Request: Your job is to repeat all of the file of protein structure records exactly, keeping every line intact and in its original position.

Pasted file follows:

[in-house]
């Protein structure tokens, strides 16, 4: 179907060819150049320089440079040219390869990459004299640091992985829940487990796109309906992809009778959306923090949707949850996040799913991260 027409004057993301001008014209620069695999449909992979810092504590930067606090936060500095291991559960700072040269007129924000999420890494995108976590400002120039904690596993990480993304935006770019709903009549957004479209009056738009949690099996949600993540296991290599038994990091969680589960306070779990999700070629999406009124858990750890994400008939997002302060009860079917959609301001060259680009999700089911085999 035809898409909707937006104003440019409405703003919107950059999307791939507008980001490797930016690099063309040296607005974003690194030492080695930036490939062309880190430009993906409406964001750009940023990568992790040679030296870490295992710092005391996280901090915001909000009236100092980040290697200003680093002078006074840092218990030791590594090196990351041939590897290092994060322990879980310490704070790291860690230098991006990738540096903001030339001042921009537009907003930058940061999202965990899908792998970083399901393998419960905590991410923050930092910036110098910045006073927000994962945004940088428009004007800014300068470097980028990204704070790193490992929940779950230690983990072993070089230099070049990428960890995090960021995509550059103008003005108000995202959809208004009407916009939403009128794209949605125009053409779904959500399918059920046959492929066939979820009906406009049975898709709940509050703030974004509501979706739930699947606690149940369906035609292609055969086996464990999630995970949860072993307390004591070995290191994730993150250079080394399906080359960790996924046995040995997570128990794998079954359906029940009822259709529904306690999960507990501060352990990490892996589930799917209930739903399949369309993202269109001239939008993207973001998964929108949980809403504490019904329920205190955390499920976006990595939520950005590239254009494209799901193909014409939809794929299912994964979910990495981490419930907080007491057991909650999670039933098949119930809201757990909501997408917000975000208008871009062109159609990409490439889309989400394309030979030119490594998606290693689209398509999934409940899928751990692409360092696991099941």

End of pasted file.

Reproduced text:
[in-house]
């Protein structure tokens, strides 16, 4: 179907060819150049320089440079040219390869990459004299640091992985829940487990796109309906992809009778959306923090949707949850996040799913991260 027409004057993301001008014209620069695999449909992979810092504590930067606090936060500095291991559960700072040269007129924000999420890494995108976590400002120039904690596993990480993304935006770019709903009549957004479209009056738009949690099996949600993540296991290599038994990091969680589960306070779990999700070629999406009124858990750890994400008939997002302060009860079917959609301001060259680009999700089911085999 035809898409909707937006104003440019409405703003919107950059999307791939507008980001490797930016690099063309040296607005974003690194030492080695930036490939062309880190430009993906409406964001750009940023990568992790040679030296870490295992710092005391996280901090915001909000009236100092980040290697200003680093002078006074840092218990030791590594090196990351041939590897290092994060322990879980310490704070790291860690230098991006990738540096903001030339001042921009537009907003930058940061999202965990899908792998970083399901393998419960905590991410923050930092910036110098910045006073927000994962945004940088428009004007800014300068470097980028990204704070790193490992929940779950230690983990072993070089230099070049990428960890995090960021995509550059103008003005108000995202959809208004009407916009939403009128794209949605125009053409779904959500399918059920046959492929066939979820009906406009049975898709709940509050703030974004509501979706739930699947606690149940369906035609292609055969086996464990999630995970949860072993307390004591070995290191994730993150250079080394399906080359960790996924046995040995997570128990794998079954359906029940009822259709529904306690999960507990501060352990990490892996589930799917209930739903399949369309993202269109001239939008993207973001998964929108949980809403504490019904329920205190955390499920976006990595939520950005590239254009494209799901193909014409939809794929299912994964979910990495981490419930907080007491057991909650999670039933098949119930809201757990909501997408917000975000208008871009062109159609990409490439889309989400394309030979030119490594998606290693689209398509999934409940899928751990692409360092696991099941």